The fact that Greek armies of the time (Spartans aside) were raised from the populous does not mean they did not have military training. 

I think a definition of "discipline" in this context is needed.  I refer to the use of effective formations to prevent a numerically superior enemy from simply overrunning your position, and the training this would require to ensure that it actually worked.  If you mean "charge all at once when the horn is blown" then the Persians probably were quite disciplined.



Mate, the usual training for a Greek hoplite was during his time in the army before he gets 20 (of course varied in every city) and after that maybe some training every summer for 2-3 weeks. That's why many phalanxes broke before contact with the enemy.

Now about Persians, you give them too little credit. Persian cavalry would perform really difficult maneuvers in battle encircling the opponent, throwing javelins, giving pursue to those that fled. Traditional Persian tactic was to swarm the enemy with arrows until he is weakened enough and demoralised to break from the attack of the cavalry. They were using combined arms when the Greeks knew only infantry and a few slaves throwing rocks and javelins. When the Greeks learned the value of combined arms, they conquered most of the known world.



Could you give me an example of a battle where they did break before they even reached the enemy?  I'm not familiar with one.

I'm not suggesting the Greeks were the masters of warfare (I realise that came later with the Macedonians), I'm saying that the Persians were inadequately equipped to actually win.  

The Persian use of combined arms is an interesting comment.  I think a suitable analogy is thus:  Two children see an adult, and they want to knock him down.  They think to themselves: "we'll go one on either side, so he can't focus on us both, and we can get him from two angles".  They leap up, and get pushed over by the adult at the same time, because they just aren't capable of knocking him over, no matter what tactics they are using.

Heavy spear infantry vs cavalry and archers is not pretty, especially when they are as physically fit as the Greeks would have been.  To charge the 200m in heavy armour to reach the Persian archers (which completely surprised the Persians) is something that, frankly, is way beyond me.  I doubt I could run 200m without dying anyway.  Having to then fight and kill dozens of them, personally, afterwards is something I could not have done.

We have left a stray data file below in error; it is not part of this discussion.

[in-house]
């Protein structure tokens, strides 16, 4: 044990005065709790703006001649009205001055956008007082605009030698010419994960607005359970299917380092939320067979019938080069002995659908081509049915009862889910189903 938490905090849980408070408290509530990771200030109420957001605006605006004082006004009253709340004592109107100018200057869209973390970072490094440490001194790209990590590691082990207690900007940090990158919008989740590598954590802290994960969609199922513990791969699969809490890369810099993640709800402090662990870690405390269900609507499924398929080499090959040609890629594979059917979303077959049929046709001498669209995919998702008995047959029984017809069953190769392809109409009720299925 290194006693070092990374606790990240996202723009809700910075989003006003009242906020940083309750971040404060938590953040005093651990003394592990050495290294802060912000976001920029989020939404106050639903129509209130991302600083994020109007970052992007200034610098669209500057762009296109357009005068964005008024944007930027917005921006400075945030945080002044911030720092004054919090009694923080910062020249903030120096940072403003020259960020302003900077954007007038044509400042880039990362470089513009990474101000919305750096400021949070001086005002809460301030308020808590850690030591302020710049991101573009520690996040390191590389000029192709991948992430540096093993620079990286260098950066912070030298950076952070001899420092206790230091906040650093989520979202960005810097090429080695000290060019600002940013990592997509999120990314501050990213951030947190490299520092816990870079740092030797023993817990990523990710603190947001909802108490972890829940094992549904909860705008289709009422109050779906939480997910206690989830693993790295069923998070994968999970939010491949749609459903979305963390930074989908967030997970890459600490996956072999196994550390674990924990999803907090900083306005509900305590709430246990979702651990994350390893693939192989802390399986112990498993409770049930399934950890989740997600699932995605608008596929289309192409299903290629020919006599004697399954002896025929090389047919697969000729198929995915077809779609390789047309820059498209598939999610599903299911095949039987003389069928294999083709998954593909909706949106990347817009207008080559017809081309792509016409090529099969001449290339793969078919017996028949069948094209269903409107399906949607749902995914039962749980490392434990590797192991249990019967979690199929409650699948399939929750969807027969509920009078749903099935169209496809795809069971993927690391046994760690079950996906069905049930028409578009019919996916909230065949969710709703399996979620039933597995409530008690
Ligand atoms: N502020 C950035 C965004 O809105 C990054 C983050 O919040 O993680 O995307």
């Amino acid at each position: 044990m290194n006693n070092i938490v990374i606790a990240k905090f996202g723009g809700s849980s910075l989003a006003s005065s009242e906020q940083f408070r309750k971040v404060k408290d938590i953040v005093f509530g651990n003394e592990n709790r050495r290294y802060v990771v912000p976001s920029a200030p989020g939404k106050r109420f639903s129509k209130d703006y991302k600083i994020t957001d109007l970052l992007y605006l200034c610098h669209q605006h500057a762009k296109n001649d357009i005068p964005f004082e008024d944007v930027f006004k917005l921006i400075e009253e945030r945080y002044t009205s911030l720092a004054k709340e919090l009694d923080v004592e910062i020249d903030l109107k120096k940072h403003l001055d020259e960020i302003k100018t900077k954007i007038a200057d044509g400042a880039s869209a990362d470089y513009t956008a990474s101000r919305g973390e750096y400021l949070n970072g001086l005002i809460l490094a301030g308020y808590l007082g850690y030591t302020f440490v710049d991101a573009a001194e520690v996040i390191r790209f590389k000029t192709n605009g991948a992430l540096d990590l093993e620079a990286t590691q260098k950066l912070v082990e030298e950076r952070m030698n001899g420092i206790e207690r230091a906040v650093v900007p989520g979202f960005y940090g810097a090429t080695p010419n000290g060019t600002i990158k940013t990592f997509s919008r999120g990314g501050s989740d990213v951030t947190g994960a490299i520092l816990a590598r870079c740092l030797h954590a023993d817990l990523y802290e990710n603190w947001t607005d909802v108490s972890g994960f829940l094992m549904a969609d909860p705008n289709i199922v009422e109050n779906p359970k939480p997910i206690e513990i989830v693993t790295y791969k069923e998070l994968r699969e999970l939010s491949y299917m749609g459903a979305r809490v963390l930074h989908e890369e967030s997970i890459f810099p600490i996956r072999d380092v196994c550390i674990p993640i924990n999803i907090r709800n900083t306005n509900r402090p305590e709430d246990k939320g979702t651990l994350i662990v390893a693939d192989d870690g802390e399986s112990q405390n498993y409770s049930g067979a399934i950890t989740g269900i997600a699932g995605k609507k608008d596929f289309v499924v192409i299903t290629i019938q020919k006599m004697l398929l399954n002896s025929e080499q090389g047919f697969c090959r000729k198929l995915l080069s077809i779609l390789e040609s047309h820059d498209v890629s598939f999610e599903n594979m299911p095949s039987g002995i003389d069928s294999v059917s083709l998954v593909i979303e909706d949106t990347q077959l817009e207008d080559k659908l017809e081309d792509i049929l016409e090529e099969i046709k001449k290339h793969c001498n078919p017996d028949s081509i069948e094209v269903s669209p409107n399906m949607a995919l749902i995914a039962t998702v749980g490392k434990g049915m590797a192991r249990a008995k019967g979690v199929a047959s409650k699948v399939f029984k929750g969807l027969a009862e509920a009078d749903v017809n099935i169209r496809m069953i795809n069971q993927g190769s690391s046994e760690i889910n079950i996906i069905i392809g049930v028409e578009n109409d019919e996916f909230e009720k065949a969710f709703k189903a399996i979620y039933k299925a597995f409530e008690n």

The Persians didn't think the Greeks would be able to do it either.  The Persians went forward, assuming they had a massive war machine that was capable of annihilating everything before them.

I'm sure the Persians did have plans, tactics and strategy, but they were beaten before they started, IMO.  It was only the Greek's sheer arrogance and idiocy (Greece is under attack and they are all fannying about at the Olympic Games? Were they mental?) that allowed the Persians to get as far as they did.


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  Quote Efraz Quote  Post ReplyReply Direct Link To This Post Posted: 22-May-2008 at 21:42
I agree Greeks were very skilled warriors. Maybe the their traditional tactics, personal heroisms, strategic minds and all in all their "skill" in all things military surpasses Romans(and everyone in the Ancient times maybe).

But the question was not "who were the most skillful fighters?" Who had the most powerful army in the period? Who WAS the GREATEST military power?

Originally posted by C.C.Benjamin

I
 If they had had the organisational skills and sheer bloody-mindedness of the Romans, the Greeks could easily have been the rulers of ancient Europe, far earlier than the Romans.


But they haven't been.... Romans had what it takes. Organizational skills and ability to maintain social peace are also factors that makes you a Great military power.

Romans military superiority over Greeks was in their hybrid system not only in the tactics. In Greece, lower classes did fight yes, but they provided cheap units. The most powerful units were maintained(and formed) by upper classes. And the were few in numbers.

But Rome, in the early republican period, mostly solved the conflicts of plebians and patricians. After plebians were recruited in the legions by masses Rome had the largest  qualified standing army ever. Being recruited in the legions and ascending in ranks were improving your life and rights as a Roman citizen. Plebians spent years in the army unlike any other lower class militia. And became experienced warriors, formed strong units with their sheer numbers. The mob fought and died for Roman Senatus.